Stitching Bevy is a collective of two women, Emily Runyan and Faith Agostinone-Wilson, who currently use fiber arts to explore a range of design possibilities along with the political implications of textiles. Currently Stitching Bevy has three divisions. The first is our reproduction vintage clothing and accessories, which reflects a keen interest in the legacy of handmade. These are sold through our website and at the Dandelion Gallery in Waukegan, Illinois. The second division is our historical costuming, with a focus on Victorian and Civil War eras, sold through our website. The third division is our modern art quilts, which have examined political issues such as feminism, domestic violence, women’s labor, same-sex marriage, and economic inequality. Our quilts are exhibited at various local venues as well as online. In addition to our gallery and website work, we also host a free sewing circle the third Sunday of every month in the hopes that others will share in the communal benefits of textile arts.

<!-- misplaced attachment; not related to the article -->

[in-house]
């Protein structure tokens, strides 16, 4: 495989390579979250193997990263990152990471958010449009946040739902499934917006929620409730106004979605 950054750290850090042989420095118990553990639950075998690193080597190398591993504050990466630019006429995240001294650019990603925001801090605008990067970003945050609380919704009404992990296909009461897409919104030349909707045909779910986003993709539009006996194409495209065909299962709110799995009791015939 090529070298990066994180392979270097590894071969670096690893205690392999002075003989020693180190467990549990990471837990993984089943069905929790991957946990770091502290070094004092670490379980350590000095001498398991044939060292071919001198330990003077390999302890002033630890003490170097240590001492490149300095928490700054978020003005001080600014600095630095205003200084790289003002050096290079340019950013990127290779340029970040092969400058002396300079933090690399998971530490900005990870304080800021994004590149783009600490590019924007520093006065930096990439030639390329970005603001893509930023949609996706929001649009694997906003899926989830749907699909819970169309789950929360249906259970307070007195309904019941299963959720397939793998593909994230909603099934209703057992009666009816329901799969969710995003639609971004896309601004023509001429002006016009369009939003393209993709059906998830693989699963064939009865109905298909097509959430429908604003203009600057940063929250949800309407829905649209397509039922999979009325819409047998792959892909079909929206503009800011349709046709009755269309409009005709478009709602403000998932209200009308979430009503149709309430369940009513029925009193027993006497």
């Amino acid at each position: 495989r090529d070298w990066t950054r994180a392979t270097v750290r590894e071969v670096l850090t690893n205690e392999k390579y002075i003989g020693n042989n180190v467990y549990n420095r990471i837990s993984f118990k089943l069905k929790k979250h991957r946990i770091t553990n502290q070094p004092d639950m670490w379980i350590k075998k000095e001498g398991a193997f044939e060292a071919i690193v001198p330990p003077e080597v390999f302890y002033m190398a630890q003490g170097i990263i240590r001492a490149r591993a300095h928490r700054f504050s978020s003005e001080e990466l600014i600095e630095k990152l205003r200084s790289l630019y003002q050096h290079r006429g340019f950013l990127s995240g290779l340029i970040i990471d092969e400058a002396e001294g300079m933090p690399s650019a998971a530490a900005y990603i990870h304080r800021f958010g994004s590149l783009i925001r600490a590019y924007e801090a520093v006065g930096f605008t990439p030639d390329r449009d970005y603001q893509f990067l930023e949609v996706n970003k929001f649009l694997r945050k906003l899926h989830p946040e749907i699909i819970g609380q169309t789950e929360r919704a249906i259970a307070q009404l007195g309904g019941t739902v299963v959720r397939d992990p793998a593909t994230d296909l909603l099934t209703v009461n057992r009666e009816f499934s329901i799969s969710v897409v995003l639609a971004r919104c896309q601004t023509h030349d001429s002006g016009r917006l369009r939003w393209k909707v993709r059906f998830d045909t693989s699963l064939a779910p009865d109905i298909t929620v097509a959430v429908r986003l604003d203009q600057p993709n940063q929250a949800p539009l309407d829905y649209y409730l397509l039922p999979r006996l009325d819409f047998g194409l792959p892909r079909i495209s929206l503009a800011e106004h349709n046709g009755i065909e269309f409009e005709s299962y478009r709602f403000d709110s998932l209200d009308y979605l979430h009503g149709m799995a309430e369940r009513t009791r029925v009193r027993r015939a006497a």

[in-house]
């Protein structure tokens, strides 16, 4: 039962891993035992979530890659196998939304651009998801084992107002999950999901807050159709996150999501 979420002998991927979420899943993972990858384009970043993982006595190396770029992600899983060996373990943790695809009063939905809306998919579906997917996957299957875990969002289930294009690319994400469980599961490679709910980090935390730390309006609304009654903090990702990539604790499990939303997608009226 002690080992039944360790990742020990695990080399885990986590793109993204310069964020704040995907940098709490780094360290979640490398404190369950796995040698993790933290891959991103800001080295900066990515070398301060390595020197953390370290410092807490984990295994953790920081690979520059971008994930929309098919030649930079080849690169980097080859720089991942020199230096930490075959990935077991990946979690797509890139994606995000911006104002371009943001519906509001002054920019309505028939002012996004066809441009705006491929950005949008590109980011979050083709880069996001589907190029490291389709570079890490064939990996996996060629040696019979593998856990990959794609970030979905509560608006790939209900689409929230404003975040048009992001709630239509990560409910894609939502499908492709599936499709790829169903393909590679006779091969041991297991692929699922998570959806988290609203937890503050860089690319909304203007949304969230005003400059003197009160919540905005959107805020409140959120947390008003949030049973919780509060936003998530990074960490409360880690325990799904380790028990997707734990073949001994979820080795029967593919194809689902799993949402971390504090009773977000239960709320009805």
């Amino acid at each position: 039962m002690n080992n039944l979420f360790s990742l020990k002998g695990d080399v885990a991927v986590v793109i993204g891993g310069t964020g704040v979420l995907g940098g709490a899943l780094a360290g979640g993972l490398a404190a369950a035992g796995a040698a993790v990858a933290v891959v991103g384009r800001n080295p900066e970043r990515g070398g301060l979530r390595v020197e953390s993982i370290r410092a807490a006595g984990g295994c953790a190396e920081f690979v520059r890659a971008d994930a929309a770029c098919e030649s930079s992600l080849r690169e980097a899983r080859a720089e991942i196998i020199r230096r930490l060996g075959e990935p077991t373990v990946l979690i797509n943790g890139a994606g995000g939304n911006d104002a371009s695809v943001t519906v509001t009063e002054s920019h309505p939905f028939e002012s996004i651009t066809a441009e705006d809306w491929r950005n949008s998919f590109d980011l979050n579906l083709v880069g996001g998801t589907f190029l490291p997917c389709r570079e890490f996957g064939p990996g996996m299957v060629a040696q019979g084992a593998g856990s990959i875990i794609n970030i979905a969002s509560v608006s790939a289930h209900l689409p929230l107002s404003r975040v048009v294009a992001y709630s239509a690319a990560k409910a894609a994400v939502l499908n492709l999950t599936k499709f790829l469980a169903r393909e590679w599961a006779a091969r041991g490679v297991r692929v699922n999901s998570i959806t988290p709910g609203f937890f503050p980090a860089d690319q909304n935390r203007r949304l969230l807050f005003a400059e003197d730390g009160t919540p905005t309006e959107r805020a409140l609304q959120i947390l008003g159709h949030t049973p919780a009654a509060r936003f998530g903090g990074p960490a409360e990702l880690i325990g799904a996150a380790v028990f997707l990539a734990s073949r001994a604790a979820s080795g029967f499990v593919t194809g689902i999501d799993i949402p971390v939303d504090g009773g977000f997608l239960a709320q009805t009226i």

Both of us came to textiles several years after our studio training from fine arts backgrounds, finding it a more flexible media to work with. Stitching Bevy uses all manner of fiber arts, including knitting, crochet, machine and hand quilting, hand dying, garment construction, embroidery, and photo transfer. We often incorporate repurposed antique and vintage materials into our work, so the old often takes on a new life of its own. The relative anonymity of textiles is often its own strength because it flies under the radar. Viewers aren’t often sure what to think when they encounter crafted objects in gallery contexts. Rather than conforming our work to a traditional fine arts vision, we attempt to bring the craft ethos into the gallery.